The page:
How much randomness is needed for statistics?

Annals of Pure and Applied Logic 165 (9):1470-1483 (2014)
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Abstract

In algorithmic randomness, when one wants to define a randomness notion with respect to some non-computable measure λ, a choice needs to be made. One approach is to allow randomness tests to access the measure λ as an oracle. The other approach is the opposite one, where the randomness tests are completely effective and do not have access to the information contained in λ. While the Hippocratic approach is in general much more restrictive, there are cases where the two coincide. The first author showed in 2010 that in the particular case where the notion of randomness considered is Martin-Löf randomness and the measure λ is a Bernoulli measure, classical randomness and Hippocratic randomness coincide. In this paper, we prove that this result no longer holds for other notions of randomness, namely computable randomness and stochasticity.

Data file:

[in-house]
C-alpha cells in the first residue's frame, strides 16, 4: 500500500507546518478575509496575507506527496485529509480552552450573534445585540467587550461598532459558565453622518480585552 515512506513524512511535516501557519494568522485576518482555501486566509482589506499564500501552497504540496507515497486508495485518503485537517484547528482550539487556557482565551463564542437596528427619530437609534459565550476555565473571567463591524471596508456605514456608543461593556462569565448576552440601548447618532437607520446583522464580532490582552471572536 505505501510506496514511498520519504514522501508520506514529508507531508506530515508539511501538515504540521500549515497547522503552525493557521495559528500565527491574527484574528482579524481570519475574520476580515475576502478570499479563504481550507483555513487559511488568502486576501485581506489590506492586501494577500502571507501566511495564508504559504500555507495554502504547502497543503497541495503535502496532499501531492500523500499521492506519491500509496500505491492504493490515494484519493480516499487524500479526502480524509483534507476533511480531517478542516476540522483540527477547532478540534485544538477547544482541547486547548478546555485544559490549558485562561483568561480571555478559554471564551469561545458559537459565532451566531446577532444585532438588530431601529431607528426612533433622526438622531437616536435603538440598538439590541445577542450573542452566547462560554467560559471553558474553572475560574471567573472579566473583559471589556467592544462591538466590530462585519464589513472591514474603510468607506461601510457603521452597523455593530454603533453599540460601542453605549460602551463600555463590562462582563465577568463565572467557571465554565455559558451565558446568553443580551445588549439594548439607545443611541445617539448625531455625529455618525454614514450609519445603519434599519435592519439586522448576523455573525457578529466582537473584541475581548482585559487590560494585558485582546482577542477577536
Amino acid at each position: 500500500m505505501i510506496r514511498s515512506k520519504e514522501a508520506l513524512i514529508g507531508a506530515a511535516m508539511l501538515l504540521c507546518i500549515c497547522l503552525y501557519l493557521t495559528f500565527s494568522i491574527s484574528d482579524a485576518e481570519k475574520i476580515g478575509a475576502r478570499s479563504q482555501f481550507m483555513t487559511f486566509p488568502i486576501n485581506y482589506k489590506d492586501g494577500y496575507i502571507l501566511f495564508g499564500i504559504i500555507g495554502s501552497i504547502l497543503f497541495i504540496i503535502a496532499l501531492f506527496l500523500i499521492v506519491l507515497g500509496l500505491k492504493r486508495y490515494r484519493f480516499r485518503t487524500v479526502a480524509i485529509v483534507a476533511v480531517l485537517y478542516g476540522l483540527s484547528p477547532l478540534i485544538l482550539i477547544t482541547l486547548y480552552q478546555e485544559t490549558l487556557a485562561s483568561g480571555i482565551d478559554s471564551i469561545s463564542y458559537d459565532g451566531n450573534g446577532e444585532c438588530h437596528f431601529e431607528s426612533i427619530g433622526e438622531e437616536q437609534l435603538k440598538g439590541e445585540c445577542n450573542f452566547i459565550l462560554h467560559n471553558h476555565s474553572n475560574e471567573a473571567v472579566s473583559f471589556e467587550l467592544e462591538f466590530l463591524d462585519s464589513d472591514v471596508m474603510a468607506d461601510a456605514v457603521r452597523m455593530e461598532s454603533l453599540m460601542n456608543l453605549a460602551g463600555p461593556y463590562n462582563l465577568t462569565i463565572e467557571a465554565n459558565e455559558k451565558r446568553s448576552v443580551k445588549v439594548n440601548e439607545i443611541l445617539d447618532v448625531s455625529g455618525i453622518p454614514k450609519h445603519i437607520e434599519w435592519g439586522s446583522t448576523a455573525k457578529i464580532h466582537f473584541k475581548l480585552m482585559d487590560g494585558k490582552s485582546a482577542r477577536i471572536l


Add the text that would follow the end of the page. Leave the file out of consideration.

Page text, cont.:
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Bjørn Kjos-Hanssen
University of Hawaii

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Computability and Randomness.Anthony Morphett - 2010 - Bulletin of Symbolic Logic 16 (1):85-87.

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